Ross Clark

Is Jeremy Corbyn really out to help the poor?

Is Jeremy Corbyn really out to help the poor?
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Is Jeremy Corbyn really out to help the poor – or just to entice the middle classes into his big socialist tent? I ask because the more you examine the manifesto he keeps waving before the television cameras, the more it seems to be designed around giving benefits to the better-off. These won’t come without cost, of course – the better-off will also be paying for the benefits which Corbyn is dangling before their eyes, in the form of higher income taxes, and possibly new wealth taxes, too. But for the moment, it seems to be the potential handouts which are making Labour headlines rather than the prospect of higher taxes.

Could Corbyn potentially sweep to power on the back of the student vote, and the votes of students’ parents? Probably not, but the promise to abolish tuition fees has certainly helped to turn the polls. Would it really help to increase participation of low-income groups in higher education? Not to judge by the experience of Ireland, where tuition fees were abolished in 1996. A study by the Institute for Fiscal Studies (IFS) in 2011 rather poured cold water on the theory that tuition fees are all that stands between us and more children of poor families going to university. The IFS looked at participation rates before and after abolition of tuition fees and concluded that the policy had done absolutely nothing to increase educational opportunities for the poor. On the contrary, it found:

'The only obvious effect of the policy was to provide a windfall gain to middle class parents who no longer had to pay fees'.

The experience contrasts with that in England when tuition fees were trebled in 2012. In the first year, the number of students from poorer backgrounds rose by 10 per cent in the first year. Why? Because as the IFS found in Ireland, factors other than tuition fees are far more important in determining whether children go on to study at university. The biggest barrier is low educational attainment at school. The English tuition fee increase coincided with a period in which the government was putting pressure on universities to offer places based on lower exam grades to students from poorer backgrounds.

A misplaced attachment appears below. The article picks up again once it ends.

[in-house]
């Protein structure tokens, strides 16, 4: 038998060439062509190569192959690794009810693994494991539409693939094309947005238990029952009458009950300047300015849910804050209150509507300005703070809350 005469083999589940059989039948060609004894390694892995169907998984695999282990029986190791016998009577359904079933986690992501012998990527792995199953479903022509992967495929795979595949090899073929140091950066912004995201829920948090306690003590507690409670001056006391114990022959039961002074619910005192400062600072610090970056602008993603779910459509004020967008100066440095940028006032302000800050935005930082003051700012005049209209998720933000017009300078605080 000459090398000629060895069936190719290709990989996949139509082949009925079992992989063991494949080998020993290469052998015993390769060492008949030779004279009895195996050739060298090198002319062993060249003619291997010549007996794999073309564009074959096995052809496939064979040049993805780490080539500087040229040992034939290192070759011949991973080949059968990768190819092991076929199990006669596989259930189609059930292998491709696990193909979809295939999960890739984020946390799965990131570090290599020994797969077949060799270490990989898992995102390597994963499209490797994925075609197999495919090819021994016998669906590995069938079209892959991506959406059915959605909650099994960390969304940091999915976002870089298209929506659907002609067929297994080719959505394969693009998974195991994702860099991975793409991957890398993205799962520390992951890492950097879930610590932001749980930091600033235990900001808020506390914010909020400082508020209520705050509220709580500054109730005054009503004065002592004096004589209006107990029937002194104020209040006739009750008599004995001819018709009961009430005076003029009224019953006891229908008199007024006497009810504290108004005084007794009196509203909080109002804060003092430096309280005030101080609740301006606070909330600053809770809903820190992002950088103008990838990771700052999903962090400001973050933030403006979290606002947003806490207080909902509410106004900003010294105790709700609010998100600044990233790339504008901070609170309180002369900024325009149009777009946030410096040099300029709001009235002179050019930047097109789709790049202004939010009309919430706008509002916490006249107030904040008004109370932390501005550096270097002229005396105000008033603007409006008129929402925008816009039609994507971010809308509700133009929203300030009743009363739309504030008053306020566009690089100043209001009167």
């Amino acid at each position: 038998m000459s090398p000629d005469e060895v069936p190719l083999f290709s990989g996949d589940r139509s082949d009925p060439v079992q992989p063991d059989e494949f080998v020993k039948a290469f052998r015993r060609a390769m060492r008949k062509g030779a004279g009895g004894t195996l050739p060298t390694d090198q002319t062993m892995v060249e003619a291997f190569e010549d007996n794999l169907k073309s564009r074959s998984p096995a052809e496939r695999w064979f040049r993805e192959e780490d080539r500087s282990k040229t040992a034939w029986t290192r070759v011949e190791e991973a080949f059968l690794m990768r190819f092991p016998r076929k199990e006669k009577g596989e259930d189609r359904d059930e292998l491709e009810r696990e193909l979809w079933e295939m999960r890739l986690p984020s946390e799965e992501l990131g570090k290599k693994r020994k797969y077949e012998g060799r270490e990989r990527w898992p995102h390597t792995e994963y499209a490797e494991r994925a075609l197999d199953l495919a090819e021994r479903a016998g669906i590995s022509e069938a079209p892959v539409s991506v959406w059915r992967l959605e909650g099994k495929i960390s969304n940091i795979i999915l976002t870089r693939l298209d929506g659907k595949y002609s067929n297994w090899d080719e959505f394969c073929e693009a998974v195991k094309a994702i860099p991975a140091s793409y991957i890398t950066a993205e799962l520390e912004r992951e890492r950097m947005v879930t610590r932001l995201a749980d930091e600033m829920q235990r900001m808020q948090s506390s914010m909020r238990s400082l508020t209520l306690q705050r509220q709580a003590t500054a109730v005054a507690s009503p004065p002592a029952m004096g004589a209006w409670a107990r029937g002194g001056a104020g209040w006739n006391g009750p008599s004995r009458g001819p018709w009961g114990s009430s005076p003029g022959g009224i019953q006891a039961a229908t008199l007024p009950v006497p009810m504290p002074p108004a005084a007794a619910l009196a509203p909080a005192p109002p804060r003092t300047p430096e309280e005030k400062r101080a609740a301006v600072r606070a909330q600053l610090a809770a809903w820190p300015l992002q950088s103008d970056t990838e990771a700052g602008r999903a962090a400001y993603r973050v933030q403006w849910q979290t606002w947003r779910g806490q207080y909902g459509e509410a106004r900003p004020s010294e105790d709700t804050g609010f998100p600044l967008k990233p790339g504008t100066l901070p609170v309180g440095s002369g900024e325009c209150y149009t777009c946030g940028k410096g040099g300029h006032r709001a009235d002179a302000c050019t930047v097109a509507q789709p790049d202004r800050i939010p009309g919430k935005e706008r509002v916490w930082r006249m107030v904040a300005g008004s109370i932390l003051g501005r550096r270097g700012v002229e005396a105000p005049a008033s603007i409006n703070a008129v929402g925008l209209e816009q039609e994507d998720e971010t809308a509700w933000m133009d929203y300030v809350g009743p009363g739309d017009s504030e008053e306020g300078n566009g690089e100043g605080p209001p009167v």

There is a difference between England now and Ireland in 1996. Prior to then, Irish students from poor backgrounds already enjoyed means-tested grants which covered bother tuition fees and living costs. Abolishing the fees, in other words, offered nothing new to them, and in fact put them at a disadvantage because it encouraged more middle class children to apply to university.

If Labour really wants to help the poor, why not means-test free tuition fees? That would work out considerably cheaper than a wholesale end to the fees – which will cost £11 billion. Is it that Labour is shamelessly going after the middle class vote with a bribe? I think the answer is a little more subtle than that. Corbyn opposes means-tests because he wants us all to share in socialism. Like Nye Bevan, who wanted the banker and the architect to live in council housing next door to the welder and the plumber, Corbyn first and foremost wants to make us all clients of the state. In Corbyn’s mind, the well-being of the poor comes second to this principle.